Sirius Cove, Sydney Harbour

Arthur Streeton

Sirius Cove, Sydney Harbour by Arthur Streeton

Details

Artist
Arthur Streeton
Title
Sirius Cove, Sydney Harbour
Year
1895
Medium
oil on cedar panel
Size
11.2 x 29.6 cm
Details

signed lower right: Streeton 95

Stock Number
290107

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Provenance

Mr Jack Brewster

W.G. Saunders

''Australian Paintings'', Christies, Melbourne, 6 October 1976, lot 306

private collection, Melbourne

acquired by Mr Frederick D. Bladin in the early 1980s

''The Estate of the late Frederick D. Bladin'', Christies, Melbourne, 2 April 2003, lot 12

private collection, Melbourne

Lauraine Diggins Fine Art, Melbourne
private collection, Melbourne

Exhibited

''Arthur Streeton and the Australian Coast'', Mornington Peninsula Regional Gallery, 11 December 2004 - 6 March 2005

Literature

Smith, G., "Arthur Streeton and the Australian Coast", in Smith, G., Streeton, O.,Churcher, A.M. (eds). ''Arthur Streeton and the Australian Coast'', Mornington Peninsula Regional Gallery, 2004, p. 18

Further Information

Named after the frigate Sirius which docked at the cove for repairs in 1789, Greater Sirius Cove and Little Sirius Cove are part of the Mosman stretch of coastline, which lies on the northern side of Sydney Harbour. ''Sirius Cove'' was painted while Streeton was living at Curlew Camp at Little Sirius Cove, near to the present site of Taronga Park Zoo. Curlew was one of several camps established in this area during the late nineteenth century. Barry Pearce noted that by this date: "There were... colonies of
tent-dwellers on some of the beaches and bay shores. Initially established in the 1880s as the weekend camps of young men wishing to escape the 'foetid air and gritty of the dusty, dirty city', they beacme permanent dwellings in the depression of the 1890s..." (Pearce, B., Bohemians in the Bush / The Artists' Camps of Mosman, Sydney, 1991, p.31). Curlew Camp and the camp at Edwards Beach, north of Balmoral, were the only two locations to fall into the specific classification of artists' camps, but it was to be Curlew that became the most famous of the camps, due to the presence of Streeton and Roberts who lived and painted there periodically between 1891 and 1897. Both the lifestyle and many of the works produced at Curlew Camp are regarded by many to express the culmination and golden age of the Australian school of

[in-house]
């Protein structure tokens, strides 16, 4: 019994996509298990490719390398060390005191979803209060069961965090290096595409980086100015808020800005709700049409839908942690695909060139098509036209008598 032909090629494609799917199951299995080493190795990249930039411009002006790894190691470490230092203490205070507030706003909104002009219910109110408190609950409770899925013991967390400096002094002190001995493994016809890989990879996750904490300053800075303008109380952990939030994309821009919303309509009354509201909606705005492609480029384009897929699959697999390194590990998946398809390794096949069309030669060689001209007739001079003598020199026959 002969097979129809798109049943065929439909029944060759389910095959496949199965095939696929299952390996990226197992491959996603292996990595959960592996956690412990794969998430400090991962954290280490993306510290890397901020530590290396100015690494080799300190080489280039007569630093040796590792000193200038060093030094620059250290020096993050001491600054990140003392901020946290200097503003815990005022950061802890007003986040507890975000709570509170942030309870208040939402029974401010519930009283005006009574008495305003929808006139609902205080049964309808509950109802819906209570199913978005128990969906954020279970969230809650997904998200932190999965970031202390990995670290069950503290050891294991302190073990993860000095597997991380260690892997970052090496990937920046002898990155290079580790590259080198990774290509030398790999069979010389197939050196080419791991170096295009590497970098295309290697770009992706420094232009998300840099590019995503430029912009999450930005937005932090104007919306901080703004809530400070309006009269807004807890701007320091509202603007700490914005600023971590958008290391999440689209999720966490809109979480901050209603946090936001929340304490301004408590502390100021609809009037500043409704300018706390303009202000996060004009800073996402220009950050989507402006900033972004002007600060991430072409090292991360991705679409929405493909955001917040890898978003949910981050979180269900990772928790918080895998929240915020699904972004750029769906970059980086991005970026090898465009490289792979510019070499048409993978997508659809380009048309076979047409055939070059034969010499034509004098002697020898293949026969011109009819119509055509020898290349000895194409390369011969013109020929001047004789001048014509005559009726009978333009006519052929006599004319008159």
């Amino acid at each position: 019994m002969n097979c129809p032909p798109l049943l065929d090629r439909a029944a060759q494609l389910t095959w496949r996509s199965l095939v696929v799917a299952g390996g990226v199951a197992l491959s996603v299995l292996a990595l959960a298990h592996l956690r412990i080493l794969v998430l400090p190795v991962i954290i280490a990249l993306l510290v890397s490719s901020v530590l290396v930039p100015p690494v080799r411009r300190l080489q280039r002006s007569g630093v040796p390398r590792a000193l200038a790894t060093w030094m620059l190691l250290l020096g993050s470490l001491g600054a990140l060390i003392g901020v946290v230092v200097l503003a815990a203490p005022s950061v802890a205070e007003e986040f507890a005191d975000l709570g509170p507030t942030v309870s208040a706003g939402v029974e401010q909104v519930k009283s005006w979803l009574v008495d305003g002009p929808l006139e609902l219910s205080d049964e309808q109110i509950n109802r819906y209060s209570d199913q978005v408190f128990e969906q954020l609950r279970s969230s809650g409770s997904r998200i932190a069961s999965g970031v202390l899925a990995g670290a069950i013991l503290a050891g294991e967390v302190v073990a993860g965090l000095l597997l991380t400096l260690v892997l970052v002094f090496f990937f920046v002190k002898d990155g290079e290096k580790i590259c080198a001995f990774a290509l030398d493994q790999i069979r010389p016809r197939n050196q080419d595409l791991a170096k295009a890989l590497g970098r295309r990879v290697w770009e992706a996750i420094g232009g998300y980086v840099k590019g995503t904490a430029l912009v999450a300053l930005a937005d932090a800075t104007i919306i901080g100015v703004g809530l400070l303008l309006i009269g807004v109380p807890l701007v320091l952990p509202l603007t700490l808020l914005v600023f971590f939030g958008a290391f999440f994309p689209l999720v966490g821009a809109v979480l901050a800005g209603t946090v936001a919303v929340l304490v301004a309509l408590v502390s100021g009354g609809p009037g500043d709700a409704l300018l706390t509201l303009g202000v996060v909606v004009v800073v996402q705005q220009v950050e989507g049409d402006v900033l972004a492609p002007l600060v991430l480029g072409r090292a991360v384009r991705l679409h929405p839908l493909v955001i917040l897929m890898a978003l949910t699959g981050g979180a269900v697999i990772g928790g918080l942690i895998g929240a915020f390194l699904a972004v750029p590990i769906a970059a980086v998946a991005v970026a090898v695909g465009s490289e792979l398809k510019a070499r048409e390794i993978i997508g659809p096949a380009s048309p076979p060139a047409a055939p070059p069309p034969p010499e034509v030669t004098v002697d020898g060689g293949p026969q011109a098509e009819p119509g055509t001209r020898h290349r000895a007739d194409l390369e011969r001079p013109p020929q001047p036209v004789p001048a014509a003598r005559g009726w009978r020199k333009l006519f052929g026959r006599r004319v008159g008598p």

Impressionism.
Streeton was familiar with artistic camp life, having founded the Heidelberg camp with Roberts and Conder in 1888. He first travelled to Sydney in 1890 in order to make minor changes to his painting ''Still Guides the Stream, And Shall Forever Glide'' which had been purchased by the Art Gallery of New South Wales. Further visits in consecutive years followed until he finally
decided to make Sydney his base. In December 1892 Streeton joined Tom Roberts as a resident of Curlew Camp where he was to remain until 1897, apart from intermittent trips interstate and on painting expeditions.
Although they did live in cavas tents, the artists and other occupants of Curlew Camp enjoyed certain amenitites and luxuries, including an English style garden that Streeton planned and tended around the tent that he shared with Roberts. Mary Eagle has
noted that: "Some of these camps, like the Curlew, were admistered after the style of a boarding-house, with a manager, cook, and rules relating to such matters as visitors and sanitation." (Eagle, M., The Oil Paintings of Arthur Streeton in the National Gallery of Australia, 1994, p.61)
In ''Sirius Cove'', Streeton's characterisitc horizontal separation of land, sea and sky is interrupted by the sweeping curve of the
beach and rocky foreshore. The panel is separated into the bands of sea and shore, with the rocky pile in the lower right corner, (which has received Streeton's trademark square stroke treatment), providing a compositional counterpoint to the green
scrub in the upper left corner. The expanse of golden sand that dominates the painting draws the viewer's attention to the figure
of the little girl in the blue dress and white hat, while on the horizon line the green mass of Garden Island, which had been a naval base since the mid 19th century, is clearly visible.
The design on the reverse of the painting indicates that the work was painted on a board that would have originally been part of
a model kit intended for assembly.
An especially delightful and unusual feature of Sirius Cove are the two figures of the young girls on the shore. Streeton's
landscapes are predominantly unpopulated so the most closely related works in terms of date and the depiction of figures on the beach are therefore ''At Coogee'' (National Gallery of Victoria) and ''Manly Beach'' (Bendigo Art Gallery). ''At Cogee'' depicts two child-like figures playing on the foreshore against the backdrop of a long, breaking wave but these figures are much more
sketch-like than the children who appear in ''Sirius Cove''.
''Sirius Cove'' displays the tremendous charm that is the overwhelming characteristic of Streeton's work from this period of intense creative achievement. Tones of rich blue and gold dominate the scene and the sunshine-frenched canvas bears witness
to Tom Roberts' initial summation of Streeton's work - that it was filled with light and air.